The Jist: Coming Back
Sin results in death. David’s sin meant the death of his son. Once he confessed his sin, he received forgiveness, but there were consequences that had to be born.
In hopes that the Lord might spare the child’s life, David fasted and wept. But once he was dead, the king got up, washed and cared for himself, and ate. To his servants, puzzled at his reaction, he explained, “But why should I fast when he is dead? Can I bring him back again? I will go to him one day, but he cannot return to me” (1Sm 12:23).
The whole Bible teaches that once a person dies, there is no coming back. There remains only the judgment.
But there was one who came back. In Jesus’ final discourse to his disciples in John 13-16, he said,”I have told you thses things so that you won’t abandon your faith” (16:1). They would be persecuted, he would go away to the Father, he would send the Advocate.
These all would bring about good things. But he would also return; they would see him again. Their grief would turn into wonderful joy.
Regardless of what would happen to him and to them, they could have joy and peace. His last word in this discourse, shortly before his betrayal and the disciples’ scattering, is this: “But take heart, because I have overcome the world” (16:33).
While sin results in death and the impossibility of returning, Jesus’ death meant victory over sin and his return means the undoing of the great separation between us and God and between loved ones parted in tears and grief.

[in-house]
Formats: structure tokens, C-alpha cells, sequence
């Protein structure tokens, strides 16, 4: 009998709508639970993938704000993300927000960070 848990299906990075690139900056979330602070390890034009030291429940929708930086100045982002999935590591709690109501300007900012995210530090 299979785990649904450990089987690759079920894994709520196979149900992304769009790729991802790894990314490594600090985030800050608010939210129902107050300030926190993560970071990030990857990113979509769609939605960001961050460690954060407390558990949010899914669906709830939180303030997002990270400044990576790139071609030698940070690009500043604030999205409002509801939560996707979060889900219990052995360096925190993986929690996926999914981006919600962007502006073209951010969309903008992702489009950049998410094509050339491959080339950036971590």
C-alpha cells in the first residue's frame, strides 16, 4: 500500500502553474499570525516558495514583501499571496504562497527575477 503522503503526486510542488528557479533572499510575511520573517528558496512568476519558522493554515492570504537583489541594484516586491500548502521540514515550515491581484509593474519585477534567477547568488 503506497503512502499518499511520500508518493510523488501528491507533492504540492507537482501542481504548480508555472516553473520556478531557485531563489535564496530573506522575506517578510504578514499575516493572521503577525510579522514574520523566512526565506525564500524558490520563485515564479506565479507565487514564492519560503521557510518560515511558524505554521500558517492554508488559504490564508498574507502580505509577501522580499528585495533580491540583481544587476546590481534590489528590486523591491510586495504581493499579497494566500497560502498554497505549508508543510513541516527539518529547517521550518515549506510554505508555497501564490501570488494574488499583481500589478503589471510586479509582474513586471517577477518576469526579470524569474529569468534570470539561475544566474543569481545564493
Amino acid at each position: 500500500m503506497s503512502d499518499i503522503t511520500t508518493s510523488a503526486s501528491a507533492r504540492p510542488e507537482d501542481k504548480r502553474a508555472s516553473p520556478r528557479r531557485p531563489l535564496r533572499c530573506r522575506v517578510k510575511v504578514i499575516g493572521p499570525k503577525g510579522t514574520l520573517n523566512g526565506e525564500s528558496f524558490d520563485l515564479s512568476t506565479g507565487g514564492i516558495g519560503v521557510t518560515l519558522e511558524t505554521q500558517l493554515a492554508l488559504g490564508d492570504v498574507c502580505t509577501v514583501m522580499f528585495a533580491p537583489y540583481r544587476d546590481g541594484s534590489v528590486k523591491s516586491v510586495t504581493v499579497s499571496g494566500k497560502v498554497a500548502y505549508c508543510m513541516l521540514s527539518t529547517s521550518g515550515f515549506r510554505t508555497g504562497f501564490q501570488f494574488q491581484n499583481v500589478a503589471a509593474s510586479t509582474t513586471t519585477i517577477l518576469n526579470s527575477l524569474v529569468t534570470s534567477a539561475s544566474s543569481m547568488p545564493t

When Nathan confronted David with his sin through the story of the rich man who killed the poor man’s only lamb, several months had passed since the king’s transgression. The child conceived in adultery had already been born. The Lord must have known the right moment to confront David, letting him agonize internally while pretending before the world that all was normal in his life.
After David confesses, he resumes his successful career as God’s king, winning over his enemies (2Sm 12:26-31).
God’s discipline is to bring the wanderer back to follow closely his word (Ps 119:67). In this way, those who fear God find a cause for joy in he who hopes and holds to the Lord’s word (v. 74).
What sin am I hiding that needs to be confessed to God? What words do I need to hear from God, in the Bible, to keep from abandoning my faith? (Jn 16:1).
Lord, save me from secret sin. May your Holy Spirit use me to convict the world of sin, of righteousness, and of judgment. Thanks be to my Lord Jesus for rescuing me from the power of sin and from eternal condemnation. Because he overcame the world. Amen.